FACTOID # 30: If Alaska were its own country, it would be the 26th largest in total area, slightly larger than Iran.
 
 Home   Encyclopedia   Statistics   States A-Z   Flags   Maps   FAQ   About 
   
 
WHAT'S NEW
 

SEARCH ALL

FACTS & STATISTICS    Advanced view

Search encyclopedia, statistics and forums:

 

 

(* = Graphable)

 

 


Encyclopedia > Sijilmasa

Sijilmasa (or Sijilmassa) was a mediaeval trade centre in the western Maghreb. The Maghreb (المغرب العربي ; sometimes also rendered Moghreb), meaning western in Arabic, is the region of the continent of Africa north of the Sahara desert and west of the Nile — specifically, the modern countries of Morocco, Western Sahara (annexed and occupied by Morocco), Algeria, Tunisia, Libya — and to a much lesser extent...


Sijilmasa was an oasis town south west of Fez on the northern edge of the Sahara, overlooking the Ziz River. It was established by Sufris in 757. Up until the 11th century it was, as the exit-point for the western Trans-Sahara trade route, one of the most important trade centres in the Maghreb. Sijilmasa became very wealthy through trade with Ghana, above all through the exchange of luxury items from the Mediterranean for gold. This article is about the city Fez in Morocco. ... The Sufris were a sect of Islam in the 7th and 8th centuries, and a part of the Kharijites. ... Events March 9 - A major earthquake strikes Palestine and Syria Offa becomes king of Mercia. ... Djenné, founded in 800, an important trading base, now a World Heritage Site Trans-Saharan trade, between Mediterranean countries and West Africa, was an important trade route from the eighth century until the late sixteenth century. ... The Maghreb (المغرب العربي ; sometimes also rendered Moghreb), meaning western in Arabic, is the region of the continent of Africa north of the Sahara desert and west of the Nile — specifically, the modern countries of Morocco, Western Sahara (annexed and occupied by Morocco), Algeria, Tunisia, Libya — and to a much lesser extent... The Mediterranean Sea is an intercontinental sea positioned between Europe to the north, Africa to the south and Asia to the east, covering an approximate area of 2. ...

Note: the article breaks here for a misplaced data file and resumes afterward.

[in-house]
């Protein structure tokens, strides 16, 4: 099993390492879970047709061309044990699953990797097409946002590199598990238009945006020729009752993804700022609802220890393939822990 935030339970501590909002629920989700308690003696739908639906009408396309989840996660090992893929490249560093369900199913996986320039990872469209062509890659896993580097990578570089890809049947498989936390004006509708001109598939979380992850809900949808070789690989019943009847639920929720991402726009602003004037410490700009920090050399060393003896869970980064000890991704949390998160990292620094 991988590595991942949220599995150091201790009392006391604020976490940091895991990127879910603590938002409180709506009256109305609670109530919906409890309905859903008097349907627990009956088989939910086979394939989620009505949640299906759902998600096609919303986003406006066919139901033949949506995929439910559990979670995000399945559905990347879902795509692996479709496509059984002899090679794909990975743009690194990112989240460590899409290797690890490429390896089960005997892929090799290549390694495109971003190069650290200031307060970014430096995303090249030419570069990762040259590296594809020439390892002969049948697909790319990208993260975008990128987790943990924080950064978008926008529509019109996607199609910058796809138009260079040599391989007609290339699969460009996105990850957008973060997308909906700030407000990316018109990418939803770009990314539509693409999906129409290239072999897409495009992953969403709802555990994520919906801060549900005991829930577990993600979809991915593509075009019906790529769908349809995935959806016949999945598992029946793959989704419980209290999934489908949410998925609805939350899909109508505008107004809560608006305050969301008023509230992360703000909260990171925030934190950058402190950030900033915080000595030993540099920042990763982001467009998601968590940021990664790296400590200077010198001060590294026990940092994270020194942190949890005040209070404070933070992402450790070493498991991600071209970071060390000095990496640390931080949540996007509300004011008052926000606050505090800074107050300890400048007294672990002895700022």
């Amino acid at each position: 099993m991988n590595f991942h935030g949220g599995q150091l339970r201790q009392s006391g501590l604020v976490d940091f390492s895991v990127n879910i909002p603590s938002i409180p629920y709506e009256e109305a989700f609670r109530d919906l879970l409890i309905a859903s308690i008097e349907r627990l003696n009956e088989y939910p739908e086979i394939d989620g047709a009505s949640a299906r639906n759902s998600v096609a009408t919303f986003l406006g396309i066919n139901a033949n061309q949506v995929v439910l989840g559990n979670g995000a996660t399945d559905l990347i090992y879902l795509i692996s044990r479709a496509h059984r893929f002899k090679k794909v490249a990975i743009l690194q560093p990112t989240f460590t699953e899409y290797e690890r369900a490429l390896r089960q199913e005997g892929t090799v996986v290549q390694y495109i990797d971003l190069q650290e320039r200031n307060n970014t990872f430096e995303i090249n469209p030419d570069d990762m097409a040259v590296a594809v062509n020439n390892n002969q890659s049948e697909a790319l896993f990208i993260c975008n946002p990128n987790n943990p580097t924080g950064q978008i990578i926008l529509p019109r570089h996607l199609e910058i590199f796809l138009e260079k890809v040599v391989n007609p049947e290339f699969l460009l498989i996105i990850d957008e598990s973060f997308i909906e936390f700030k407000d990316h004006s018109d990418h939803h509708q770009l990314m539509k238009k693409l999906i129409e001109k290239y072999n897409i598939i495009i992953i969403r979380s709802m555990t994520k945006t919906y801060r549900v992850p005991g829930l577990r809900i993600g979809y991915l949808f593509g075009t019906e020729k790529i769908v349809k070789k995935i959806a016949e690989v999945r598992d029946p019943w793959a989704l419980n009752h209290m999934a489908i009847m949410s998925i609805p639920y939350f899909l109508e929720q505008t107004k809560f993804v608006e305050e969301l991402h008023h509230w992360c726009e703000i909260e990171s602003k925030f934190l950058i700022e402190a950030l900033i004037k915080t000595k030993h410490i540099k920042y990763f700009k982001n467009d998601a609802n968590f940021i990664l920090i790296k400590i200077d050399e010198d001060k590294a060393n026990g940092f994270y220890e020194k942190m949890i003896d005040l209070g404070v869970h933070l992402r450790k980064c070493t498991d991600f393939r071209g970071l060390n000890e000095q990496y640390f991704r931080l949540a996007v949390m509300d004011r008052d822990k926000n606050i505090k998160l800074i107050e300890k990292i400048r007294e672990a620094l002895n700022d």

On account of its wealth, the city was able to assert its independence under the Miknasa tribe as a Kharijite Emirate, freeing itself from the Abbasid Caliphate as early as 771. In alliance with the Caliphate of Córdoba it was also able to remain apart from the Fatimids of Ifriqiya in the 10th century. However, when the Miknasa allied themselves with the Fatimids, they were dislodged by the Berber Magrawa tribe, who were allied with the Umayyads of Córdoba. The Miknasa were a Berber tribe in Morocco and western Algeria The Miknasa Berbers originated in Tripolitania and southern Tunisia, but migrated westwards into central Morocco and western Algeria in pre-Islamic times. ... Kharijites were members of an Islamic sect in late 7th and early 8th century AD, concentrated in todays southern Iraq. ... Generally speaking, an emirate (Arabic imarah, plural imarat) is a territory that is administered by an emir, although in Arabic the term can be generalized to mean any province of a country that is administered by a member of the ruling class. ... Abbasid provinces during the caliphate of Harun al-Rashid Abbasid (Arabic: العبّاسيّون AbbāsÄ«yÅ«n) was the dynastic name generally given to the caliphs of Baghdad, the second of the two great Sunni dynasties of the Islamic empire, that overthrew the Umayyad caliphs. ... An Anglicized/Latinized version of the Arabic word خليفة or Khalīfah, Caliph (  listen?) is the term or title for the Islamic leader of the Ummah, or community of Islam. ... Events December 4 - Austrasian King Carloman dies, leaving his brother Charlemagne king of the now complete Frank kingdom (Pope Leo III crowned Charlemagne Emperor of the Franks at Rome on Christmas Day, 800). ... The interior of the Great Mosque in Córdoba, now a Christian cathedral. ... The Fatimid Empire or Fatimid Caliphate ruled North Africa from A.D. 909 to 1171. ... In medieval history, Ifriqiya or Ifriqiyah (Arabic: إفريقية) was the area comprising the coastal regions of what are today western Libya, Tunisia, and eastern Algeria. ... The Berbers (also called Imazighen, free men, singular Amazigh) are an ethnic group indigenous to Northwest Africa, speaking the Berber languages of the Afroasiatic family. ... The Magrawa were a Berber tribe in central and western Algeria. ... The Umayyad Dynasty (Arabic الأمويون / بنو أمية umawiyy; in Turkish, Emevi) was the first dynasty of caliphs of the Prophet Muhammad who were not closely related to Muhammad himself, though they were of the same Meccan tribe, the Quraish. ...